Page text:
The BBC, having launched Adams to stardom through the Hitchhiker’s radio serial, inexplicably turned down the rights to the novel, just as Target Books then declined to offer Adams more than £600 per story to novelise his Doctor Who scripts. The reasons behind these precipitate non-actions have always been something of a mystery … until now, when finally the probability has been calculated of the TARDIS materialising onboard the Heart of Gold, and Douglas Adams’s lost story thus has manifested, not on film or in a paltry Target offering, but instead, at last, between the solid covers and with the gilded lettering of a BBC hardcover. This, one cannot help but feel, is what was always meant to happen when Adams threw himself at Doctor Who but missed.

Of course, Douglas Adams hasn’t actually written this new book, but Adams/Hitchhiker’s/Who fans should rest assured that, in this instance, the act of not writing it has been carried out in rather a good way. To elucidate: when Terry Jones novelised Adams’s interactive computer game Starship Titanic, expectant fans were rightfully disappointed that the book, though true to what Adams had scripted in the game, and funny enough in a Jones-ey sort of way, nevertheless carried no obvious input from Adams himself (who was very much alive at this point); and more recently, when with Adams having passed away Eoin Colfer was bequeathed the task of penning a sixth Hitchhiker’s novel, And Another Thing . . ., he did sowith Adams’s characters and overt Hitchhiker’s references yet very much in Colfer’s own—not Adams’s—style. The overarching response engendered by these pseudo-Adams offerings must necessarily be a somewhat muted joy, that Adams’s imagination continues at least in some sense—but not the most important one—to produce new works. Yet, this is not the case with Gareth Roberts’ novel. With Shada, there can be no misgivings or second guessings.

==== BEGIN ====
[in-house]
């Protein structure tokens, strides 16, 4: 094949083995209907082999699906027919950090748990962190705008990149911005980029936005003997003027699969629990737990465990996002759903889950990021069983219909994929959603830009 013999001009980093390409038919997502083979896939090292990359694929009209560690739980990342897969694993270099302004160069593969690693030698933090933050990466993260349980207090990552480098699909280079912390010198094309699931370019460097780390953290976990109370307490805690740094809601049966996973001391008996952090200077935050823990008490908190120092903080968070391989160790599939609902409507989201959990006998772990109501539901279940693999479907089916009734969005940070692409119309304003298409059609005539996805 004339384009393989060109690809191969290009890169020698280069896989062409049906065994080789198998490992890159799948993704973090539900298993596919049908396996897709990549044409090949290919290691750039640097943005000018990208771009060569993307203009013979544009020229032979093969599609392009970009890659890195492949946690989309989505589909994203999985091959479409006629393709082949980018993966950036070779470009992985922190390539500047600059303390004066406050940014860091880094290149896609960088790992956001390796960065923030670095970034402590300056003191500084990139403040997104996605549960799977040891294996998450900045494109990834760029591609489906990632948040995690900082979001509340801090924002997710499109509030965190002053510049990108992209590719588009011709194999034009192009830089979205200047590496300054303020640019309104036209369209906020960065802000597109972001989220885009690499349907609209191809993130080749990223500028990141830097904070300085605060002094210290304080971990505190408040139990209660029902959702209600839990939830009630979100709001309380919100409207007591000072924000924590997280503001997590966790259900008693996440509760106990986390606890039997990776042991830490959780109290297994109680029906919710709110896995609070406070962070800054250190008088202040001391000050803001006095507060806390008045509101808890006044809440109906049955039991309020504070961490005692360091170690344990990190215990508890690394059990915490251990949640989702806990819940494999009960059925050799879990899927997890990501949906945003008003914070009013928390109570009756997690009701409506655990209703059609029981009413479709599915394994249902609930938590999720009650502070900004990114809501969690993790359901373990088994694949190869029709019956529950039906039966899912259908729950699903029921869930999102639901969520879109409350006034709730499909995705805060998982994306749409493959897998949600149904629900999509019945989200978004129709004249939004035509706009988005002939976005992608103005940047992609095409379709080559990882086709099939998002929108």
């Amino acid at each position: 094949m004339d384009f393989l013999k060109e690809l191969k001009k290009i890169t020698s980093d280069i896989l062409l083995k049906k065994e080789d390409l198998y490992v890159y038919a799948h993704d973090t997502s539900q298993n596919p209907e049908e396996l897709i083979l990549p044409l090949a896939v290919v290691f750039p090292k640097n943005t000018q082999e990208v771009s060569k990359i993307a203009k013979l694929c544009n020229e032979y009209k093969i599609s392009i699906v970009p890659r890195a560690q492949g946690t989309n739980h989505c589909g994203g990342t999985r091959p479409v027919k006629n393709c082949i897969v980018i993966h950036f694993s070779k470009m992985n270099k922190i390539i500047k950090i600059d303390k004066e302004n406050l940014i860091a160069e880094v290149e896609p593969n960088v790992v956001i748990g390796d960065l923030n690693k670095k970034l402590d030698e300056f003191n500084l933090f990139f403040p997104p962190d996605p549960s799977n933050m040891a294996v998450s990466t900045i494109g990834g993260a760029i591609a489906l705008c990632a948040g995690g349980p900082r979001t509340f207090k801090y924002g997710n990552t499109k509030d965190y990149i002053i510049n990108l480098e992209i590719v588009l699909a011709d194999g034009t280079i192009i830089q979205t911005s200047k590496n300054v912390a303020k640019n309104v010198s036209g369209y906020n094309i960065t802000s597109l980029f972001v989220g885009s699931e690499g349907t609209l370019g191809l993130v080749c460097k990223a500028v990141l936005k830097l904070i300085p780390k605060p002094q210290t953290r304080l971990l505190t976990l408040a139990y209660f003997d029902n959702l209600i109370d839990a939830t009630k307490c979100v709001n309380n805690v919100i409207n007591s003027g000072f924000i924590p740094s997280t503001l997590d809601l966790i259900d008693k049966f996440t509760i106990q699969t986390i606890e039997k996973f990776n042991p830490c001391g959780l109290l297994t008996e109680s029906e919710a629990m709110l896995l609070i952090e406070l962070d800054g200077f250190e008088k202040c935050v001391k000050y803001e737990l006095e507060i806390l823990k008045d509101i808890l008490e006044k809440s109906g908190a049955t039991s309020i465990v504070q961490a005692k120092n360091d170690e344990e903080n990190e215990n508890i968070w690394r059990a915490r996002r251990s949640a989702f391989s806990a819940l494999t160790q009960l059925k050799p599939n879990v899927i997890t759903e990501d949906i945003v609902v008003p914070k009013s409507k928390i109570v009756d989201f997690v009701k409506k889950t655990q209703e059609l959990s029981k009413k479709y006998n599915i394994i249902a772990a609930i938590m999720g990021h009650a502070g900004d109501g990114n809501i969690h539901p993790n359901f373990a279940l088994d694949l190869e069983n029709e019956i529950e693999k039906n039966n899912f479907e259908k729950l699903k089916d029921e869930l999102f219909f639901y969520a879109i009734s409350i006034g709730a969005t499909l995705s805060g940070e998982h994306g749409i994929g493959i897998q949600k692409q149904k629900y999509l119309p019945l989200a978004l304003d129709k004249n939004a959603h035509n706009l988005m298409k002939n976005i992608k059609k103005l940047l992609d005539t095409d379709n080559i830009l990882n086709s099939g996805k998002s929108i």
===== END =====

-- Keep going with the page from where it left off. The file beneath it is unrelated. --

Because Shada—and Adams fans should brace themselves at this point, and promise not to snarl and come after the reviewer with Agrajagian intent—is better than what Adams would have written.

“Would” rather than “could”—an important distinction, representing not the obvious tragedy that Adams is no longer with us, but instead two rather telling features of Adams’s later output (and particularly his ongoing Hitchhiker’s saga): firstly, the fact that his books post-Restaurant at the End of the Universe did not feature the Doctor or any character of equivalent strength, and yet clearly were written anyway, in full and certain knowledge of this shortcoming; and secondly, that Adams clearly had no great desire to write these books at all. The job of crafting novels had become, for Adams, an onerous, unwanted task that was necessitated, to be sure, by having accepted the six-figure advances, but in all other respects was merely a distraction from life, lunches, and everything technological. What’s more, Shada wasn’t something that Adams had fully embraced even at the time of scripting it. He’d had a different idea in mind (vetoed, unfortunately, by producer Graham Williams), and in any case was working concurrently on the Restaurant at the End of the Universe novelisation, the second Hitchhiker’s radio series, and also a script for the Hitchhiker’s television adaptation. Shada, not surprisingly, was put off and put off some more, until inviolable deadlines necessitated that it be written—in just the sort of madcap frenzy that could be guaranteed to trip all the synapses of Adams’s unparalleled imagination—and then abandoned and wiped from his brow with a sigh of relief.

Whereas Adams’s interest in Shada, then, extended no further than delving back into it and reusing the character of Professor Chronotis, Gareth Roberts has approached the story with the reverence of an Adams fan, the professional background of a long-time Doctor Who novelist, and the investigative nous of a screenwriter turned private investigator. He’s tied up the loose ends left flapping by Adams’s hasty scripting and the abandoning of Shada’s production. He’s taken the mind-blowing glut of Adams’s ideas and, while staying true to everything that Adams actually wrote for Shada, has fleshed out and made perfect sense of it all, giving depth to characters that otherwise were there just to project a stream of zany inventiveness onto, and generally managing to make a rounded, humorous novel out of what would, had it been completed, have been a no-less-funny but probably quite shambolic television production.